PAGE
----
Corporate Donations to Election Objectors Despite Pledges to Halt Giving
After a violent mob stormed the U.S. Capitol on Jan. 6, 2021, many businesses and trade groups condemned the attack and pledged to review and shift their approach to political giving, including by halting donations to candidates who voted against certifying the 2020 presidential election.
Business Community’s Response
President Biden has framed the 2024 presidential election as a battle for American democracy. The same day, the Supreme Court agreed to hear an appeal from Donald Trump, the Republican front-runner, of a Colorado court decision removing him from the state’s Republican primary ballot because of his actions surrounding the riot.
However, the business community has not exerted the huge financial pressure on election-denying candidates and groups that the initial flood of condemnations and pledges in 2021 may have suggested, according to new data.
Corporate Political Action Committees Still Giving Millions
Corporate political action committees (PACs) continue to give millions to election objectors. Hundreds of business and trade association PACs contributed over $108 million to campaigns and committees linked to members of Congress who insisted that the election had been stolen from Trump. This is according to an analysis of Federal Election Commission data from Jan. 6, 2021, through September by Open Secrets, a campaign finance research nonprofit.
The political watchdog Accountable.US found that overall donations from Fortune 500 companies and about 700 trade associations to election objectors in Congress decreased only about 10 percent — or around $3.7 million — in the 2022 election cycle compared with 2020. And more than 250 companies and industry groups increased donations to those lawmakers after they tried to undermine the election.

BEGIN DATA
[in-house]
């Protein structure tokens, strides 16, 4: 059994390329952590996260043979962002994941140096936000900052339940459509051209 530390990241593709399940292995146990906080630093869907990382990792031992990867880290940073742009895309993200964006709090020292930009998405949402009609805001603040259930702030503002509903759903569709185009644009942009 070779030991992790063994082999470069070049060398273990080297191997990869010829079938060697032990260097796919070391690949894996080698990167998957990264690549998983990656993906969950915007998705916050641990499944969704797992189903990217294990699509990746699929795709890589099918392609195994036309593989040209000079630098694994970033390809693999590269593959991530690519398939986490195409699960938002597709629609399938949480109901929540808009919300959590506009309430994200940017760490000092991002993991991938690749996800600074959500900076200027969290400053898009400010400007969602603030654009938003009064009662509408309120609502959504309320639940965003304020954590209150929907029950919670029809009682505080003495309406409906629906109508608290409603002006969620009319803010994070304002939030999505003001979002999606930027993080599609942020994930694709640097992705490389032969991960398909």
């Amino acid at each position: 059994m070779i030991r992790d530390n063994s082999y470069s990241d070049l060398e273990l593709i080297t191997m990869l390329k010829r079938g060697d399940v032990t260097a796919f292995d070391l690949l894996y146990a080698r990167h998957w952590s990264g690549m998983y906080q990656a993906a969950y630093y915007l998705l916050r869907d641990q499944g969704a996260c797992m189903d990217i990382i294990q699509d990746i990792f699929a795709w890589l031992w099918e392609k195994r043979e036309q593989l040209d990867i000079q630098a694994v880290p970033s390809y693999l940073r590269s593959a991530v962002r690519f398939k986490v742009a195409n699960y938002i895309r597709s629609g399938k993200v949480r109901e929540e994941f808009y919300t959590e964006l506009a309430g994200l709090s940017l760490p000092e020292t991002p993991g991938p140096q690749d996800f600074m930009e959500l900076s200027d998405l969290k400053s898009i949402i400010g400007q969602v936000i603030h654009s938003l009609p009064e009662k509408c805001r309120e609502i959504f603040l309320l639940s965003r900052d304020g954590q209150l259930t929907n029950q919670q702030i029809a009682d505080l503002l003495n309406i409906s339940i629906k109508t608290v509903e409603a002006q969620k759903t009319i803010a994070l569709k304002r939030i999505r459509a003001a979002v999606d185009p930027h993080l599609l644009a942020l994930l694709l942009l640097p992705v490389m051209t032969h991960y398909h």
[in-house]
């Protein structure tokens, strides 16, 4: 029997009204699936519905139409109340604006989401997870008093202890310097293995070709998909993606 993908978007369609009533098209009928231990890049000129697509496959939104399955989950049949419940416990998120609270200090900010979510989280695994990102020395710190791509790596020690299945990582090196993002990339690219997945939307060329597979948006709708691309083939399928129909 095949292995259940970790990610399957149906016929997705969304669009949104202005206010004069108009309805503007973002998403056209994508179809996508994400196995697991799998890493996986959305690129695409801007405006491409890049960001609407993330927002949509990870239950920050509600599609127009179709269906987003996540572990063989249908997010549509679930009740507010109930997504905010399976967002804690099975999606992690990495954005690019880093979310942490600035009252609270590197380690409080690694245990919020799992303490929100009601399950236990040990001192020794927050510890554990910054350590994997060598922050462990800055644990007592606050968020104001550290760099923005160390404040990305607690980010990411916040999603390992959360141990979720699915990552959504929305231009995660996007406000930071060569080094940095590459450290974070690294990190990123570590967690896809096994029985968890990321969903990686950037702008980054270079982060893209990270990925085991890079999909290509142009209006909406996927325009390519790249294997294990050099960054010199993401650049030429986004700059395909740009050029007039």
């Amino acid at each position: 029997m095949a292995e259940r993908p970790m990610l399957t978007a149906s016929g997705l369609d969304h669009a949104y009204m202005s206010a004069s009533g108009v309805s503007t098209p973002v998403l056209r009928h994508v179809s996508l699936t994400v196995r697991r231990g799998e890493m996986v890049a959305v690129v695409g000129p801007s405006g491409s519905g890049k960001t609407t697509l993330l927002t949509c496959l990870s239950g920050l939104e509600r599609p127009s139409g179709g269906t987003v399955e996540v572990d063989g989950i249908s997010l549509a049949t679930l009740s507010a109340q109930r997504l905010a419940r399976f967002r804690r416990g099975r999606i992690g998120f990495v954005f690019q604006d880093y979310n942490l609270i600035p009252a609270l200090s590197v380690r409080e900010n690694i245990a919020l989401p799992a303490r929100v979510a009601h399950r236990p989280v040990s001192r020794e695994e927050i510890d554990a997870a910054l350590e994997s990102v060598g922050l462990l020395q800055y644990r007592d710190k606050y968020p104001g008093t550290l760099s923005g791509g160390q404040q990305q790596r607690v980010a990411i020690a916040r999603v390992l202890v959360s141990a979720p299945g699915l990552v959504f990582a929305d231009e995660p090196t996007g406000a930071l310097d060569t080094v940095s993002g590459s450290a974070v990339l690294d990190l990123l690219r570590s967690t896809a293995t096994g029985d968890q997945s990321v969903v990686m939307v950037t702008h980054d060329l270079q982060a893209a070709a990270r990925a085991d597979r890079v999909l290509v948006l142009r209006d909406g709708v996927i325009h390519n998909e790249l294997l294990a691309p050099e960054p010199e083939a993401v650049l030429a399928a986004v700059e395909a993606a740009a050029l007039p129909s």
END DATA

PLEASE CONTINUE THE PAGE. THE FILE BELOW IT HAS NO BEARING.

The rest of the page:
The corporate PAC numbers show what the companies are openly disclosing — so although they do not reveal the whole donation picture, they are meaningful. “Companies also route funds through trade associations, super PACs and even dark money groups that can ultimately be used to benefit election deniers,” says Anna Massoglia, investigations manager at Open Secrets.
Resuming Giving and Justification
Some companies that have resumed giving to various groups that tried to undermine the 2020 presidential election have defended the move by saying they give on a bipartisan basis. For example, General Motors said in 2021 when it gave to the Republican State Leadership Committee after having signed a statement objecting to voting rights restrictions: “Support for these organizations does not represent an endorsement for all issues that the organization supports.”
Other Forms of Political Involvement
Money is not the only political tool available to businesses. Jen Stark, co-director of the Center for Business and Social Justice, recommends that companies demonstrate civic engagement, as well as election and poll work. Companies could make it easy for employees to get involved by giving them information and time to participate.
The nonprofit Leadership Now has worked with companies on initiatives at the state and federal level, including filing amicus briefs, lobbying for voting rights legislation and supporting reforms to strengthen the election process. Daniella Ballou-Aares, the group’s founder and C.E.O., said businesses should be proactive and worried about the potential for violence and social unrest ahead.
Paul Tagliabue, a lawyer and former N.F.L. commissioner who has been working with Leadership Now and other groups to involve business leaders in election efforts, says the formula is to “educate, empower and engage.”
Read More of this Story at www.nytimes.com – 2024-01-08 13:15:00
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